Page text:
It’s strange to think that Fizban’s Treasury of Dragons is the first book we’ve had in years that focuses on the D&D monster; you’d think a creature that makes up half the name of one of the best tabletop RPGs would get more attention. That’s why project lead James Wyatt and his team wanted to set the record straight with one of the latest Dungeons & Dragons books. The result is suitably impressive, but it’s unexpectedly hair-raising as well.
“We started the design process for the bestiary chapter with two lists: a list of creatures from past editions we wanted to bring forward (including the gem dragons and the moonstone dragon) and a list of creature ideas we wanted to flesh out,” he says during our interview. The moonstone dragon from second edition D&D is an example of the former, while the hideous eyedrake sits in the latter category. As an unholy spawn of the many-eyed beholder, this addition to Fizban’s Treasury of Dragons is quite literally the stuff of nightmares.
“The eyedrake began life literally as a line in a spreadsheet that said, ‘beholders dream of dragons, creating a draconic inspired beholderkin’… Our in-house concept artist, Shawn Wood, helped [turn this] into the hideous monstrosity we see in the book. His visual design absolutely informed the monster design. Shawn managed to find the perfect fusion of beholder features with dragon shape, down to the central eye that’s inside the dragon’s gaping maw.”
However, this creativity introduced some problems of its own.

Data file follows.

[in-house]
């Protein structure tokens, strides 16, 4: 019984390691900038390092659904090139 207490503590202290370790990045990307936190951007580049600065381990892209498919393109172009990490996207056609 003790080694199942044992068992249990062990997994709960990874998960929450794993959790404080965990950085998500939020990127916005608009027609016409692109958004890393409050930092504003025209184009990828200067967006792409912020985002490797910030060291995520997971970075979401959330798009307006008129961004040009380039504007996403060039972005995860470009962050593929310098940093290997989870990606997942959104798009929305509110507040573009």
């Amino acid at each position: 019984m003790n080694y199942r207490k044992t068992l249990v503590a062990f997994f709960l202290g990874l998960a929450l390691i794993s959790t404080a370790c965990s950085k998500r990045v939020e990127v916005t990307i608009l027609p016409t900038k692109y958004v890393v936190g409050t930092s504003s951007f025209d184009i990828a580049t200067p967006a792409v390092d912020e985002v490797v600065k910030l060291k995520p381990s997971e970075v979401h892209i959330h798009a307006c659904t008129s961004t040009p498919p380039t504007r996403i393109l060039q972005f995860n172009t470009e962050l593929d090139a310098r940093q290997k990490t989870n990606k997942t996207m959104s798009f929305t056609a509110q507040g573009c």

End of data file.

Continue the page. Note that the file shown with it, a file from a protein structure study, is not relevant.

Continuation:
“The trick for any monster design is to make sure it’s evocative and fun and does cool things in combat without becoming too complicated for the DM to handle at the table,” Wyatt tells us. “With dragons, there’s always the risk of piling too many abilities into one stat block, so we had to keep a close eye to make sure things didn’t get out of hand!”
Not that the eyedrake isn’t a force to be reckoned with, of course. When I asked what would win in a scrap between a beholder and its dragon-inspired offspring, Wyatt revealed that this new monster wouldn’t go down easy.
“Going strictly by the numbers, the beholder would probably win. It’s a significantly more powerful threat at challenge rating 13 compared to the eyedrake’s 8. But I think the beholder might be so offended and unsettled by the eyedrake’s appearance that it’s not at the top of its game, which could give the eyedrake an edge.”
Waking the dragon
The updated moonstone dragon – including that moonstone dragon wyrmling you can see below – sits at the opposite end of the scale. Despite having been introduced in the 1998 version of D&D, they weren’t particularly well defined. With that in mind, Wyatt and co reintroduced them for Fizban’s Treasury of Dragons as a representative of the Feywild (the parallel world seen in The Wild Beyond the Witchlight). They were also tied to the myth of D&D’s original world that’s long since been lost. Indeed, the first moonstone drakes have been retconned as the result of eggs carried by First World refugees that were changed by Feywild magic.
The team still managed to keep something of the old moonstone dragon in these new rules, though.
“In their original incarnation in second edition, moonstone dragons were strongly linked to dreams. They were mysterious in many ways, but sometimes showed up in people’s dreams to offer guidance or advice”, Wyatt explains. “Their Dream Breath is one manifestation of that connection; they also have the ability to communicate in dreams with creatures that sleep near their lairs as a regional effect, and a lair action that can temporarily banish creatures to a dream plane.”
We’ll be able to test-drive these abilities for ourselves soon enough; Fizban’s Treasury of Dragons is set to launch this October 26. It’s up for pre-order now (opens in new tab).
Want something to keep you busy until then? Don’t forget to check out the best board games. It’s also worth bookmarking our guide to the upcoming Dungeons & Dragons Black Friday deals, not to mention our page of Black Friday board game deals.